Three oil sands projects shelved
Carbon Tracker research has found that almost 40% of investments to 2025 on ‘risky’ projects requiring $95+ a barrel are in Alberta’s oil sands. 2014 saw the Corner, Joslyn and Pierre River oil sands projects get shelved due to unfavourable market conditions therefore avoiding at least $11 billion of stranded investments – at significantly higher oil prices than we see today. Carbon Tracker’s report questions whether the market will upturn sufficiently to make some projects economic. And in December the FT ran a letter from Carbon Tracker pointing out how the Keystone XL pipeline would only make production more attractive in the short run – a real trap as argued by our research.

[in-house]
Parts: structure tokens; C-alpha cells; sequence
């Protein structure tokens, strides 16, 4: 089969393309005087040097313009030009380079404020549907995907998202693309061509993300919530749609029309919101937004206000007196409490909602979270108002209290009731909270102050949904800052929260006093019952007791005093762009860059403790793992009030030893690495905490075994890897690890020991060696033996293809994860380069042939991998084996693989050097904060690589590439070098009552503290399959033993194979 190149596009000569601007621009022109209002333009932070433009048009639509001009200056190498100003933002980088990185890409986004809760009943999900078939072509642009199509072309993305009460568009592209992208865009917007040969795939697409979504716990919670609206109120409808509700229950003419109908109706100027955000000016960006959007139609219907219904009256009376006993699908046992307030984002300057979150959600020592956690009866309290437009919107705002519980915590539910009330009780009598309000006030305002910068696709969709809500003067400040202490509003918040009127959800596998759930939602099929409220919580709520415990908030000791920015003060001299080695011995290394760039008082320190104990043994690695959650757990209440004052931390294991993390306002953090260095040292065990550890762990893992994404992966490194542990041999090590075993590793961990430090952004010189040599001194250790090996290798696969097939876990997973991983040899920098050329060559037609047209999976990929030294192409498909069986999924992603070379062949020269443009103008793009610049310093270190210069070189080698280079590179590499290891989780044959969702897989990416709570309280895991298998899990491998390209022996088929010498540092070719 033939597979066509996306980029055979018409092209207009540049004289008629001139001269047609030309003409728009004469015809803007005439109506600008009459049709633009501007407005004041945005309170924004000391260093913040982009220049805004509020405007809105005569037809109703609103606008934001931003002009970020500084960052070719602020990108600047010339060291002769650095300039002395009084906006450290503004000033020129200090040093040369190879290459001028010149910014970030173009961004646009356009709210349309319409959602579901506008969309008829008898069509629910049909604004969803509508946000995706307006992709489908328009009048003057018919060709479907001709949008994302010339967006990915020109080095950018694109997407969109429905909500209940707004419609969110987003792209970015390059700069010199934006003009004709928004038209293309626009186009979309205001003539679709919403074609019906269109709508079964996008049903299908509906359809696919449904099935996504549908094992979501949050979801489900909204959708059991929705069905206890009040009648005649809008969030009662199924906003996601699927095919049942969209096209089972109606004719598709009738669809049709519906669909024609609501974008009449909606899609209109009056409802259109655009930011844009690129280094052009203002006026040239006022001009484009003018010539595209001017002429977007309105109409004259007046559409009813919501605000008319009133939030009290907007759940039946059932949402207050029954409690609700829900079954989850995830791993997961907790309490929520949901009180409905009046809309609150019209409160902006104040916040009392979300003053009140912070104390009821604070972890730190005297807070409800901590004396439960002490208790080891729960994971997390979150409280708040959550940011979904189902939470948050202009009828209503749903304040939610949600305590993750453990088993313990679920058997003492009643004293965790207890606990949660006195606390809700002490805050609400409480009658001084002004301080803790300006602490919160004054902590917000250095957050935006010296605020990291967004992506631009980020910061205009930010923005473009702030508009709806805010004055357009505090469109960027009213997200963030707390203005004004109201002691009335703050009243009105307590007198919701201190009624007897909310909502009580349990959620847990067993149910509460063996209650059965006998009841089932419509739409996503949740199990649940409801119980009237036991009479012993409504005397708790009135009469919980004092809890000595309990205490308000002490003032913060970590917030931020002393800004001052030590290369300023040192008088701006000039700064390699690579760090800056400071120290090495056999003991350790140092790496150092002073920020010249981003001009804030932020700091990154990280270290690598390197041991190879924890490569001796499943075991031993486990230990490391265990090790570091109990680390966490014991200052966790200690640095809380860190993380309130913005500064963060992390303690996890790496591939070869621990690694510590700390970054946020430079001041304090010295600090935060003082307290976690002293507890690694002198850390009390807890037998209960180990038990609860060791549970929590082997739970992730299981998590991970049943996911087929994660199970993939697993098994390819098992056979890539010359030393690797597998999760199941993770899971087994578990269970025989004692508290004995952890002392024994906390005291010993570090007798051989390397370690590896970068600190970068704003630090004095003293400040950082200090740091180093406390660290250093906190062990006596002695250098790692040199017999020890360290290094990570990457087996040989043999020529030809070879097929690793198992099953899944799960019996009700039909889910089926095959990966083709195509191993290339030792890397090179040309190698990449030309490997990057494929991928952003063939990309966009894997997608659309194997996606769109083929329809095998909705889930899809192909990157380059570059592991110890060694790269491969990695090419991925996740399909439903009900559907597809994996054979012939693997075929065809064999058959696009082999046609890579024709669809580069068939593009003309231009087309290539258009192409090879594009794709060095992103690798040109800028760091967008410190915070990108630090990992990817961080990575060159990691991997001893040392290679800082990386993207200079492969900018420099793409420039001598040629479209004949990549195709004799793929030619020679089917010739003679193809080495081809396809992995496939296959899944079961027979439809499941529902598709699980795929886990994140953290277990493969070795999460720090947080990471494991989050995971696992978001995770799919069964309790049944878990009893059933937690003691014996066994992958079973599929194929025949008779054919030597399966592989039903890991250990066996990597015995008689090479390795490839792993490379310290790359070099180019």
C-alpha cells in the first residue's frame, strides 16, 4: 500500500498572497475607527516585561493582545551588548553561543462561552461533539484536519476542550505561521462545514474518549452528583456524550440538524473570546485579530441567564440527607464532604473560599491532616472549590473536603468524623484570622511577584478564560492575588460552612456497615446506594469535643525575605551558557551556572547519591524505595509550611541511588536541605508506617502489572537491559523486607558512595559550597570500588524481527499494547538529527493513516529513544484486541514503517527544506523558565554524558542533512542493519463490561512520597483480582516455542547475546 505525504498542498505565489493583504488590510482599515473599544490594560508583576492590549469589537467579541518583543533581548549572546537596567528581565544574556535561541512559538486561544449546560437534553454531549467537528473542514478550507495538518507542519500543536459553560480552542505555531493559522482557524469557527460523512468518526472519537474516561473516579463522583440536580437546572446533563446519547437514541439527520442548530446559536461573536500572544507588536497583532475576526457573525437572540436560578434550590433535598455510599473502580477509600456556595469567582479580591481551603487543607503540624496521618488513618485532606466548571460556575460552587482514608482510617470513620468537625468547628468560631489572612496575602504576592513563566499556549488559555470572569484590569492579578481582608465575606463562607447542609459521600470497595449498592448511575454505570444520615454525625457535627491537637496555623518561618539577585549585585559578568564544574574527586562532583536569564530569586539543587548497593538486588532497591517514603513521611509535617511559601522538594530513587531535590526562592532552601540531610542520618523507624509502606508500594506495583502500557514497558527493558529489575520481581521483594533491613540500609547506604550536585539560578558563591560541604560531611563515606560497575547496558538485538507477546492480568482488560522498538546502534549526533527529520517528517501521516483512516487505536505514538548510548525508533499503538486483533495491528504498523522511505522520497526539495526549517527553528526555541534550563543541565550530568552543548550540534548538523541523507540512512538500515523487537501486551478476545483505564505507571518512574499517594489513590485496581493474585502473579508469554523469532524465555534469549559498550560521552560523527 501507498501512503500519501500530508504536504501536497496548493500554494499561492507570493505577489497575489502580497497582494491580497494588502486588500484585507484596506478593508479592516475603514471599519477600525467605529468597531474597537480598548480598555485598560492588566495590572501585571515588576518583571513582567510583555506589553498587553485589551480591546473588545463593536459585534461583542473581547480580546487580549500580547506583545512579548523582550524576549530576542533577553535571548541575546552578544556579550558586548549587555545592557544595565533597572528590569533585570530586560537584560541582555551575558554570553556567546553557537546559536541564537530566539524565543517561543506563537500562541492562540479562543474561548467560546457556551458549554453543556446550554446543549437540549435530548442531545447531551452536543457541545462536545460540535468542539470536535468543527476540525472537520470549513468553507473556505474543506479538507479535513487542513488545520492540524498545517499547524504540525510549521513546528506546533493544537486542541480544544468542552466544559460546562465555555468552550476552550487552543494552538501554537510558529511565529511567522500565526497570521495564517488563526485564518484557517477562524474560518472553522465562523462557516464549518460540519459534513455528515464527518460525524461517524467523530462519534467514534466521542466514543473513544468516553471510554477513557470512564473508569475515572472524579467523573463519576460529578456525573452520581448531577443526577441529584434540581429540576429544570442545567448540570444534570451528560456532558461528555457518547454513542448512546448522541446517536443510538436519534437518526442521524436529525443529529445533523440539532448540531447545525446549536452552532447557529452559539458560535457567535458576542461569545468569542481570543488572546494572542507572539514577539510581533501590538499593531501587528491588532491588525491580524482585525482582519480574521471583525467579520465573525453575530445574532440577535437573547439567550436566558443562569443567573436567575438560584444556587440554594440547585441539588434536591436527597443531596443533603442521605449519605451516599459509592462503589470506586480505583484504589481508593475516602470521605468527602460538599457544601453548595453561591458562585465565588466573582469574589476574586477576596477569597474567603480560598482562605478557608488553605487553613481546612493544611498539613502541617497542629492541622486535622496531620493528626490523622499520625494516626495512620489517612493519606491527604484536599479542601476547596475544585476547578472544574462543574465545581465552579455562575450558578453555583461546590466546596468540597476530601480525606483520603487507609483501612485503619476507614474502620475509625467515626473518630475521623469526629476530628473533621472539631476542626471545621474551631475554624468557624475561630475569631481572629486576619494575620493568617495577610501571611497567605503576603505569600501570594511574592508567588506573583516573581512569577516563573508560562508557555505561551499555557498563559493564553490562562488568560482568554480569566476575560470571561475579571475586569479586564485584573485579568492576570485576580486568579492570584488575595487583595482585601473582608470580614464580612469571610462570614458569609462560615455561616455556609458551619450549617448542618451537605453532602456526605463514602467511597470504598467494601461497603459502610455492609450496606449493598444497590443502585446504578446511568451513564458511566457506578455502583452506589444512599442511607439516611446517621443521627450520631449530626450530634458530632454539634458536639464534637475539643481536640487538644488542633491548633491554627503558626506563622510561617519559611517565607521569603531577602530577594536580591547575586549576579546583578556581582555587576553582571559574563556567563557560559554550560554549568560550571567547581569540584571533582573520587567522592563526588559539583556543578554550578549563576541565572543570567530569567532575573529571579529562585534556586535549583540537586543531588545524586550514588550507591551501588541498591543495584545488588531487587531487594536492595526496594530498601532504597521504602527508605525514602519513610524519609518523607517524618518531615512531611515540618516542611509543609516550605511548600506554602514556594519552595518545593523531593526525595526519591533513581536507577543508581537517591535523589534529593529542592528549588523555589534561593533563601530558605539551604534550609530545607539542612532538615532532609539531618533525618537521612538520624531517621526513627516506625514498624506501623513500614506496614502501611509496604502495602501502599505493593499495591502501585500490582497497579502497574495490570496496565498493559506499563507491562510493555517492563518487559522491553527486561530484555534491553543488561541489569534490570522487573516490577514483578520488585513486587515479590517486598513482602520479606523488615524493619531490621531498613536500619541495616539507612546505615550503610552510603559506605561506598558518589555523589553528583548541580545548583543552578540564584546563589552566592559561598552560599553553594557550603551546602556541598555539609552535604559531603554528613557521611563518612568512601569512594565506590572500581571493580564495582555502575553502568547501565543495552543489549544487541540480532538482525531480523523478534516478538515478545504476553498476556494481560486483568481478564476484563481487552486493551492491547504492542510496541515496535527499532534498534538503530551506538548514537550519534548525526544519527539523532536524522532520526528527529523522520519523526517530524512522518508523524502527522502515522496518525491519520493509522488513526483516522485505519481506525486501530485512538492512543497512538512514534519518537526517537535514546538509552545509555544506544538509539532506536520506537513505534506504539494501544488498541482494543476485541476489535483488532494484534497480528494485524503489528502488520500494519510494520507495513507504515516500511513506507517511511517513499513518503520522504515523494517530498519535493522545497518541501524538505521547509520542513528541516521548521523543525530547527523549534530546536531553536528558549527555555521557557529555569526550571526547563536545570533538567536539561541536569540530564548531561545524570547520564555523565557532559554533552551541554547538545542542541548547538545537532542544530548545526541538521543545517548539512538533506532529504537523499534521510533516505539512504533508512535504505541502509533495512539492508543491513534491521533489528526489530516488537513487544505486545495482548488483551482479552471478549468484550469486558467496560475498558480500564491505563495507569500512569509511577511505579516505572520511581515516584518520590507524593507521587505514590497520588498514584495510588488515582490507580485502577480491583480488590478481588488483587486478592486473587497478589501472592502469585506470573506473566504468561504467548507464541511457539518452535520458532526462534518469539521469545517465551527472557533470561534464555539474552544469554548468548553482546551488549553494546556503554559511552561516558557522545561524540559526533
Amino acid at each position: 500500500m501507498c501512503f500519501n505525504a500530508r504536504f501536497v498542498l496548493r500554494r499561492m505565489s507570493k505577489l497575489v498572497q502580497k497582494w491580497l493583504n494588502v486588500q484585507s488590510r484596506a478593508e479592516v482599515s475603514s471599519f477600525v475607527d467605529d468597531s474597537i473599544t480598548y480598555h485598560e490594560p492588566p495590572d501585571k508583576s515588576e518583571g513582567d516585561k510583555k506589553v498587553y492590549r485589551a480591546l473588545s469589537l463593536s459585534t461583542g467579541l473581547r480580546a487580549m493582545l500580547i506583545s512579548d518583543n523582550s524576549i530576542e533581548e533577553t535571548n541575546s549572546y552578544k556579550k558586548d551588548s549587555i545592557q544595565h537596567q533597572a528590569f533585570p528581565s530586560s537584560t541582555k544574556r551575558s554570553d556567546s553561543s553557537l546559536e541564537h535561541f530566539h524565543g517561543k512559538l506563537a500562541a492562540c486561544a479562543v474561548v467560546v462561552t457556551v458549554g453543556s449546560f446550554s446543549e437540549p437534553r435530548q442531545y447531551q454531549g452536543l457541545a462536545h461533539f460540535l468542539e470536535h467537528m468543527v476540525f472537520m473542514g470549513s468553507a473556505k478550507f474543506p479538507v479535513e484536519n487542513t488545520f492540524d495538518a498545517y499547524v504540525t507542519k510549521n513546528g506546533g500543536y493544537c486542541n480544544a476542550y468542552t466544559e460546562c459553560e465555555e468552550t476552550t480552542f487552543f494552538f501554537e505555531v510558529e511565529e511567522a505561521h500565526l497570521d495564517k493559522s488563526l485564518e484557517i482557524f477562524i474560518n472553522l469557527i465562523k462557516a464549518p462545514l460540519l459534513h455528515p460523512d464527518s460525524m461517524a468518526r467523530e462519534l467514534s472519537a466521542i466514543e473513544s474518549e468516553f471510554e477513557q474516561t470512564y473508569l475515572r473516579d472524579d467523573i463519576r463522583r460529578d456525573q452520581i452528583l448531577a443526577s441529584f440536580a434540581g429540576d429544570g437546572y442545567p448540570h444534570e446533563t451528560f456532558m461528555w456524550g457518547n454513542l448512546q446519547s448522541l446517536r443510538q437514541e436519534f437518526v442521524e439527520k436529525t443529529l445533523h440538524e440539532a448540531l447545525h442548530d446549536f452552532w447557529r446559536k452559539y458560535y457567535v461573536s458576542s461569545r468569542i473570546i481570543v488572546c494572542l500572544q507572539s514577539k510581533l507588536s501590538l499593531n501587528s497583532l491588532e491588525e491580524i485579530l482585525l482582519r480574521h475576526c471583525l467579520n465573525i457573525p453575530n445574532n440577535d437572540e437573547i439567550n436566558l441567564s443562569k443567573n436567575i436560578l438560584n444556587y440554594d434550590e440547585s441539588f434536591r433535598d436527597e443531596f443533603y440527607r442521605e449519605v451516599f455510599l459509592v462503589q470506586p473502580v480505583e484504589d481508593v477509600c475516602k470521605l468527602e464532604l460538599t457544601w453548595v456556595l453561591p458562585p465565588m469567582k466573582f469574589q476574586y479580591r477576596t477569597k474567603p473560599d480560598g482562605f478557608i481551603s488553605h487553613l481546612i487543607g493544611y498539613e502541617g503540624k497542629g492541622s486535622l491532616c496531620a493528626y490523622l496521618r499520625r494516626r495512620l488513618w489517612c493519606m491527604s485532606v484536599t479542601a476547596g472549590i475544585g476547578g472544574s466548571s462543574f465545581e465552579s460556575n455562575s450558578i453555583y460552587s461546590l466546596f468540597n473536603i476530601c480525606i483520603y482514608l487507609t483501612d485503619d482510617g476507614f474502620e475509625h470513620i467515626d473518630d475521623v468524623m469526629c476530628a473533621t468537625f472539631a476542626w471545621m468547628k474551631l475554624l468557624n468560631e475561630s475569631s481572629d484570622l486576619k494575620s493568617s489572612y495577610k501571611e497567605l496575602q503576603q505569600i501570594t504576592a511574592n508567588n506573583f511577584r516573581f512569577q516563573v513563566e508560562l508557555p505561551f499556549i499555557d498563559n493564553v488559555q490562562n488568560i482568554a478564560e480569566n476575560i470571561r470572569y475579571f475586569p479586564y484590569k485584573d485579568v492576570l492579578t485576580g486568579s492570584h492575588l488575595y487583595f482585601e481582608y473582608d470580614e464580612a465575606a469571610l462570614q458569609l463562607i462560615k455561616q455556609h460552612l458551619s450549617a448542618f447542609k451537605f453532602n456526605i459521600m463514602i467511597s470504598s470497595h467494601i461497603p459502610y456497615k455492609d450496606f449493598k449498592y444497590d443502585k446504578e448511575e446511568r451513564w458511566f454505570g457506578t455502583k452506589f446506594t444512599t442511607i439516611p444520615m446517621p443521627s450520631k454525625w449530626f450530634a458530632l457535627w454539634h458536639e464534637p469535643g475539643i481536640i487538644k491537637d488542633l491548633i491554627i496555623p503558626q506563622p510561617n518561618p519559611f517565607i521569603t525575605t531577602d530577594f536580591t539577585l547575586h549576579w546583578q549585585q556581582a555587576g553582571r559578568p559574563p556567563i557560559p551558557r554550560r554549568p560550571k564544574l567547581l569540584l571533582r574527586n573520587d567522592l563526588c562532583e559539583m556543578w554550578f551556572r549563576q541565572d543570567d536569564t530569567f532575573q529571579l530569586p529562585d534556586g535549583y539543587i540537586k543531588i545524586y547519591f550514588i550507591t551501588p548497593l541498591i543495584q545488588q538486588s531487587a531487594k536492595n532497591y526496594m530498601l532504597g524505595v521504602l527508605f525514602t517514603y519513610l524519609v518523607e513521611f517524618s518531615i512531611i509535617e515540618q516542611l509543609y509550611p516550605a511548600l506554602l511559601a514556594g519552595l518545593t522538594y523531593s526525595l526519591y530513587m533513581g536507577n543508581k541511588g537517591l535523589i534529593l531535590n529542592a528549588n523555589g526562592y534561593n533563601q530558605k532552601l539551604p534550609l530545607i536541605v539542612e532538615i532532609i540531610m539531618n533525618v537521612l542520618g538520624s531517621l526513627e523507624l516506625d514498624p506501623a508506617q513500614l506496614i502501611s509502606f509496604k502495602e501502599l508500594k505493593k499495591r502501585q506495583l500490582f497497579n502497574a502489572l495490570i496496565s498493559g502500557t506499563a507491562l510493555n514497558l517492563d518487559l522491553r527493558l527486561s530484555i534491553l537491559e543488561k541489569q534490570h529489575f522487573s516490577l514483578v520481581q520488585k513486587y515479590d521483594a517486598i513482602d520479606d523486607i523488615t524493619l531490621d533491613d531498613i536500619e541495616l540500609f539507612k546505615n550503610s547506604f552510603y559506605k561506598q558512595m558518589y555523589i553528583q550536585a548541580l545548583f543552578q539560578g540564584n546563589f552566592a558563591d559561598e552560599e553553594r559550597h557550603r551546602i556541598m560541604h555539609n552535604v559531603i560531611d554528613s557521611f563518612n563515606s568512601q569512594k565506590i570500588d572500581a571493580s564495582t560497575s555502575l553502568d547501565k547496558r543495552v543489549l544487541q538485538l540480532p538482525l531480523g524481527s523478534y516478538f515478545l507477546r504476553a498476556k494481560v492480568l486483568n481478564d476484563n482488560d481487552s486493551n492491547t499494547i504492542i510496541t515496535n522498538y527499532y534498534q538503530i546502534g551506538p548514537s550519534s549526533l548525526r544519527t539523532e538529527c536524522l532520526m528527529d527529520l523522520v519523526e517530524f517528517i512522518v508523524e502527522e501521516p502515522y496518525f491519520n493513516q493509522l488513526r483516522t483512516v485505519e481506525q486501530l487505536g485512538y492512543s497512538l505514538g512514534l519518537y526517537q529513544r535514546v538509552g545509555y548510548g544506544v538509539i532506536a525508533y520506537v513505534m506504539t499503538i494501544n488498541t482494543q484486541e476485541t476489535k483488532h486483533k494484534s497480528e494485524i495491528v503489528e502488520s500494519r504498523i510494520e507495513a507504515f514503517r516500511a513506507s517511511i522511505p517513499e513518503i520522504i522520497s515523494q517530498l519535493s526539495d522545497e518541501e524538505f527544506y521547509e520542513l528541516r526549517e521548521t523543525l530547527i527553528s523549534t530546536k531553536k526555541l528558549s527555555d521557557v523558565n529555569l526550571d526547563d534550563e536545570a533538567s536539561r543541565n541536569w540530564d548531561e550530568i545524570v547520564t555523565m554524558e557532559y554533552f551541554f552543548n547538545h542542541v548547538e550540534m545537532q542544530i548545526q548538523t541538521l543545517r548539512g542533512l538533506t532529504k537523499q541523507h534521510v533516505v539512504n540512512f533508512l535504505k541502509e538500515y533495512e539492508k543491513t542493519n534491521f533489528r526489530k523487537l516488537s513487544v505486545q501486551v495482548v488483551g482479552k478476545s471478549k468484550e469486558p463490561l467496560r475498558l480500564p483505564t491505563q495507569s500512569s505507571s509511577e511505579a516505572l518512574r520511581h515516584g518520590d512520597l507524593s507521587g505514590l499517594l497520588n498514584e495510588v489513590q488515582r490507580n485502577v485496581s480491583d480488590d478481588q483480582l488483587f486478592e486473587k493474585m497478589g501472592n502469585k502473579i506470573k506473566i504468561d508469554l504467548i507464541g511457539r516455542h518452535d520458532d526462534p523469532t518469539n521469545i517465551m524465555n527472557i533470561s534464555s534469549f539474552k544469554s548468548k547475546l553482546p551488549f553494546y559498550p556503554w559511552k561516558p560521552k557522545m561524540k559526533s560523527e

Four majors engaging on the carbon bubble
Shareholder resolutions from As You Sow and Arjuna Capital challenging oil and gas companies to demonstrate their consideration of and resilience to carbon asset risk led to unprecedented comments from BP, Shell, ExxonMobil and Statoil on the issue. As expected, each company dismissed the possibility of carbon constraints constraining future demand for oil and gas, while asserting that the risk of the ‘carbon bubble’ is overstated. Interestingly, however, each company acknowledged that climate change is a serious issue on which action must be taken – but none proposed a solution – Carbon Tracker issued analytical rebuttals to Shell and ExxonMobil.
FIVE COAL THINGS!
1. Carbon Tracker’s Carbon Supply Cost Curve report on thermal coal forecasts demand to peak in 2016 rendering $112bn of future capital expenditure in potential production at risk of being stranded. The highlight of media coverage of this report was a detailed piece from FT Lex.